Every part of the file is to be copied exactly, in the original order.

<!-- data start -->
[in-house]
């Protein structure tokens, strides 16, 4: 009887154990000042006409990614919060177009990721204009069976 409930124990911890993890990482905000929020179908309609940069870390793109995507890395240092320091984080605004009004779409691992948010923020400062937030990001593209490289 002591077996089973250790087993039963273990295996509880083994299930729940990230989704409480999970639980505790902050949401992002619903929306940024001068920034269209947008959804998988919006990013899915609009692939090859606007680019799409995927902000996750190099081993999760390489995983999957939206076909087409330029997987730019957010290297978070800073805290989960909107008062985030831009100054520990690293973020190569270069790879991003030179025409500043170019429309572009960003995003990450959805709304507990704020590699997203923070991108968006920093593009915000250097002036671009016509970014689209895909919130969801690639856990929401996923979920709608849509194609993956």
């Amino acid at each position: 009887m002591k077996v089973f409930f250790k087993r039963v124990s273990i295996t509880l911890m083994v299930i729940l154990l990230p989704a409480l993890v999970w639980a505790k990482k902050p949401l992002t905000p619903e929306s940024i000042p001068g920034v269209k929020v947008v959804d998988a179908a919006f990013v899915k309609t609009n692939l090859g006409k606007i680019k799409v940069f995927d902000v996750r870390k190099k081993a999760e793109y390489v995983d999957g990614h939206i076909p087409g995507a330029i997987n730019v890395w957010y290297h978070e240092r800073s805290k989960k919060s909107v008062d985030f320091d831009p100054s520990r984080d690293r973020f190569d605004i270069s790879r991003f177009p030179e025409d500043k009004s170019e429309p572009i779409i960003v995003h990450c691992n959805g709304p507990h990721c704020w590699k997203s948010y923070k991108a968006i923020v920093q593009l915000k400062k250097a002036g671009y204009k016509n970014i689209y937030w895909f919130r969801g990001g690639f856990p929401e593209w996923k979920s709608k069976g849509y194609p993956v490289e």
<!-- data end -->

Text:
[in-house]
């Protein structure tokens, strides 16, 4: 009887154990000042006409990614919060177009990721204009069976 409930124990911890993890990482905000929020179908309609940069870390793109995507890395240092320091984080605004009004779409691992948010923020400062937030990001593209490289 002591077996089973250790087993039963273990295996509880083994299930729940990230989704409480999970639980505790902050949401992002619903929306940024001068920034269209947008959804998988919006990013899915609009692939090859606007680019799409995927902000996750190099081993999760390489995983999957939206076909087409330029997987730019957010290297978070800073805290989960909107008062985030831009100054520990690293973020190569270069790879991003030179025409500043170019429309572009960003995003990450959805709304507990704020590699997203923070991108968006920093593009915000250097002036671009016509970014689209895909919130969801690639856990929401996923979920709608849509194609993956």
């Amino acid at each position: 009887m002591k077996v089973f409930f250790k087993r039963v124990s273990i295996t509880l911890m083994v299930i729940l154990l990230p989704a409480l993890v999970w639980a505790k990482k902050p949401l992002t905000p619903e929306s940024i000042p001068g920034v269209k929020v947008v959804d998988a179908a919006f990013v899915k309609t609009n692939l090859g006409k606007i680019k799409v940069f995927d902000v996750r870390k190099k081993a999760e793109y390489v995983d999957g990614h939206i076909p087409g995507a330029i997987n730019v890395w957010y290297h978070e240092r800073s805290k989960k919060s909107v008062d985030f320091d831009p100054s520990r984080d690293r973020f190569d605004i270069s790879r991003f177009p030179e025409d500043k009004s170019e429309p572009i779409i960003v995003h990450c691992n959805g709304p507990h990721c704020w590699k997203s948010y923070k991108a968006i923020v920093q593009l915000k400062k250097a002036g671009y204009k016509n970014i689209y937030w895909f919130r969801g990001g690639f856990p929401e593209w996923k979920s709608k069976g849509y194609p993956v490289e």